Women of Live Hall Of Fame: Marla Ostroff

Managing Director, North America | Ticketmaster

Seldom in my career have I had an opportunity to work with someone that I admire and respect as a business partner, that I also consider to be a true and amazing friend. Marla has been integral to my long-term Ticketmaster relationship while at AEG and now at Oak View Group. She has become a great friend. And she has also had an amazing influence on me and my daughter Francesca and our commitment to women driving our company and becoming such a huge part of our leadership. There are few people in this industry that have accomplished what Marla has. Still fewer have influenced many, including me, as dramatically as Marla and all with a smile, a charming personality, and a true and personal relationship. Congrats and well-deserved Marla!” – Tim Leiweke, Chairman and CEO, Oak View Group

WOL: 2021 & 2023, Impact 50: 2023, VenuesNow 2022 Cover Honoree

It started in a bar. While a college student, Marla Ostroff was slinging drinks and this guy kept talking about how computerized ticketing was going to change everything. No more waiting in line: Every ticket available everywhere to everyone (theoretically).

The chatty fellow was Mark Shoner, the company he was talking about was Ticketron and little did he know the ear he was bending was attached to a brain that would come to be one of the most respected forces in the tumult of the ticketing revolution he wrought.

Ostroff says it wasn’t just the technology that appealed to her, though she found that “fascinating.”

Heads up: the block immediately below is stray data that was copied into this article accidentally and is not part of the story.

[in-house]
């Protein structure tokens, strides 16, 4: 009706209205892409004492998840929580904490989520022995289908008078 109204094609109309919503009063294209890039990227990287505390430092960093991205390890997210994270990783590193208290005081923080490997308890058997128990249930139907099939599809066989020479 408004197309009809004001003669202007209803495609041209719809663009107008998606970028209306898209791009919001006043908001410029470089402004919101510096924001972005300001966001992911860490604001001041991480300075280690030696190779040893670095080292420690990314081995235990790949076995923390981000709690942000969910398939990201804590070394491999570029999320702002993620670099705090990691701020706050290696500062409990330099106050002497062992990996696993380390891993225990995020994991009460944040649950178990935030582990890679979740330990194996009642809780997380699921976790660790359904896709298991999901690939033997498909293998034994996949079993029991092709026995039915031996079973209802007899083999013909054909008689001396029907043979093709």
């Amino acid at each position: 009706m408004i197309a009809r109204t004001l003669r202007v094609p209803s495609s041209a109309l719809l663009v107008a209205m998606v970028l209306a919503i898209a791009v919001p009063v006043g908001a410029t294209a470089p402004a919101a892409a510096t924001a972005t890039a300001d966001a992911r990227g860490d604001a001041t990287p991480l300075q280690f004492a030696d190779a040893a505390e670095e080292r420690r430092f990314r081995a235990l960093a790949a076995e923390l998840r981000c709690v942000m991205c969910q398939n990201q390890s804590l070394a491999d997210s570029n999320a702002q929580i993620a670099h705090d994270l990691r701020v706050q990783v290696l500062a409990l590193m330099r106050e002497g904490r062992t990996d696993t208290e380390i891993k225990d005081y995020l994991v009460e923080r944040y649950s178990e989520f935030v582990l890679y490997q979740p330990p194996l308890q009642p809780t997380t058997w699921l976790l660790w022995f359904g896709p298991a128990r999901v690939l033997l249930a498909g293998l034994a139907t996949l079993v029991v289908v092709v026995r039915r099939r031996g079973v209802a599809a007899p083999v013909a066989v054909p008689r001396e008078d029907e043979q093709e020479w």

“The constant collaboration and opportunities in ticketing also appealed to me,” she says. “The rest is history.”

What a history it’s been. From Ticketron, she moved to Ticketmaster — Fred Rosen often told her Ticketmaster would be the dominant player in the market — and rose through the ranks, a reliable hand on the tiller in the choppy waters of regulation, mergers, legislative attention, grimace- and heartburn-inducing on-sales and unwanted (and sometimes unwarranted) negative attention.

Ostroff, it seems, is a natural, but she graciously points out she’s been able to work alongside some of the most innovative and powerful people in the business, citing the Pritzkers, Paul Allen and Barry Diller, among others. A savvy reader will notice her list of “industry leaders” is all-male; Ostroff certainly notices.

“While grateful for the support of these male leaders and the opportunities I’ve had, it’s important to recognize the gender gap in our industry. Despite some progress, there’s still much work ahead to ensure equal opportunities for women in leadership roles,” she says.

Ostroff, much as she has helped guide Ticketmaster, is helping guide women so they can take their place alongside her at the pinnacle of the industry.

“I’m happy to see our industry’s progress in embracing inclusivity and investing in women at all stages of their career. We must continue to prioritize mentorship, learning opportunities and inclusivity so women in the live industry feel supported and empowered to take on greater responsibilities and leadership roles,” she says. “Offering mentorship, whether within Ticketmaster or beyond the company, is important to me. Everyone wins when they take advantage of mentorship opportunities so it’s important that we actively encourage it.”